Digital dysphagia guide supports staff in care homes

A digital dysphagia guide developed by colleagues at Hallam has been providing support to staff in care homes. The project was funded by Abbeyfield Foundation and Innovate UK, with collaboration between Sheffield Teaching Hospitals, Sheffield Hallam University, and NIHR Devices for Dignity MedTech Co-operative at Sheffield Teaching Hospitals. We have been speaking with Dr Julie Skilbeck (Senior Lecturer in Nursing) and Dr Sally Fowler-Davis (Associate Professor in Organisation in Heath and Care) to find out more about the digital dysphagia guide.

Can you tell us a little bit more about dysphagia?

Dysphagia is the medical term for swallowing difficulties. Whilst some people have problems swallowing certain foods or liquids, some people are unable to swallow at all. People who have dysphagia can experience many symptoms, but the main ones include choking, a sensation that food is stuck in the throat, and regurgitating food. Dysphagia can alter a person’s whole relationship with food and mealtimes. The management of dysphagia depends on the underlying cause, but there are a range of treatments, including speech and language therapy, changing the consistency of food and liquids to make swallowing easier, and other forms of artificial feeding.

Why was it important to develop a learning guide to help support staff in care homes?

It is acknowledged that staff working in care homes need education and training to support residents to eat and drink safely to optimise health and quality of life.  Our research identified that social care staff in care homes wanted additional information about dysphagia and needed to access learning in a ‘bitesize’ way. The aim of our study was to develop an evidence-based tool that supported the management of dysphagia in a care home setting as well as embedding organisational change via the use of a consensus-based approach.

Many older people who live in care homes experience dysphagia because of medical conditions such as stroke and dementia. In the United Kingdom, the number of older residents experiencing swallowing difficulties is growing year on year as national demographics change and age-related changes occur in the swallowing mechanism due to loss of muscle mass and strength. Making sure that older residents receive optimum nutrition and hydration is complex, and for those with dysphagia they are at risk of developing pneumonia – this is 10 times more likely than those living in their own homes. Considering the current and future challenges in ensuring that care home staff can access education and training was also critical to the design of the novel training intervention.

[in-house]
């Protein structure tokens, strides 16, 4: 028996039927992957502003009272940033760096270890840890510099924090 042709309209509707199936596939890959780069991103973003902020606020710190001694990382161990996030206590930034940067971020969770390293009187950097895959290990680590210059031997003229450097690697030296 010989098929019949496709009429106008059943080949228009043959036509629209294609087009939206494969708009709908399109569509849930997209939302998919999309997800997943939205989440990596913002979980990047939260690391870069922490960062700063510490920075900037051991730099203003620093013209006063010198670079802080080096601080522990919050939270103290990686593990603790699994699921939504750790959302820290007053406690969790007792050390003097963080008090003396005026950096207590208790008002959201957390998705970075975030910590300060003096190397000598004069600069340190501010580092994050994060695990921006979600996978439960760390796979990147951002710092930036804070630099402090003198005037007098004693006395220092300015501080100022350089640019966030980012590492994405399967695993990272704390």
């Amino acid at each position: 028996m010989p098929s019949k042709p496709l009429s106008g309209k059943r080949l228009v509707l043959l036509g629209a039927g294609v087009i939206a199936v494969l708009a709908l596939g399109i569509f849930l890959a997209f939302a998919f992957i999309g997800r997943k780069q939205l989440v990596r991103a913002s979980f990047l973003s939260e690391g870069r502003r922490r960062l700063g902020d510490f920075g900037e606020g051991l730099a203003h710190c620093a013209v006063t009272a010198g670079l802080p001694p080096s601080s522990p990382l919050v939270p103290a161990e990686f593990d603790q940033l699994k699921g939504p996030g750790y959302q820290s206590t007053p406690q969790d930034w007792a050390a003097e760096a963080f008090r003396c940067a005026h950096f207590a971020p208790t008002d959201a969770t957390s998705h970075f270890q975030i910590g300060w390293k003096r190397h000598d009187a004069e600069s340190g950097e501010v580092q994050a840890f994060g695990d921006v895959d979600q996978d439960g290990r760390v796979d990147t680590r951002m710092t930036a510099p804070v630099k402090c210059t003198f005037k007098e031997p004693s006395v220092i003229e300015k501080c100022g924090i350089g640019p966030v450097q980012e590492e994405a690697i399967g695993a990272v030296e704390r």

What skills and experience were you able to bring to the project?

I was able to bring knowledge and experience of working with older people in later life; research project design and management skills – Julie

My experience in the areas of knowledge exchange with care homes and consensus methods to support the design of the digital learning tool, and creating impact – Sally

The study team was drawn from Sheffield Teaching Hospitals and researchers in the College of Health, Wellbeing and Life Sciences based on the strong working relationship forged between the Speech and Language Therapy Service through the secondment of a ‘researcher in residence’ from SHU (Sally Fowler-Davis).

What challenges did you face?

Social care staff in care homes are held in low esteem across the health system and this often resonates with the public perception of care homes as a negative choice.  It was therefore very important to engage care home staff, including catering and care assistants, in decisions about the new ‘product’.  Whilst this was challenging due to rotas and availability, recruiting staff to participate in the qualitative element of the study was vital. We worked flexibly with the teams at the care homes to maximise engagement and used digital methods to collect information about usage of the tool.

Do you foresee the digital education tool being developed further or being used more widely?

The tool is now available for any care home to use and is consistent with the International Dysphagia Diet Standardisation Initiative. As well as being hosted on HEE as an online learning package, a further study is being developed with a larger number of care homes and with their workforce in order to scale up the implementation of the digital dysphagia guide. There is also the intention to refine the technology to optimise accessibility of the guide by increasing the range of platforms.

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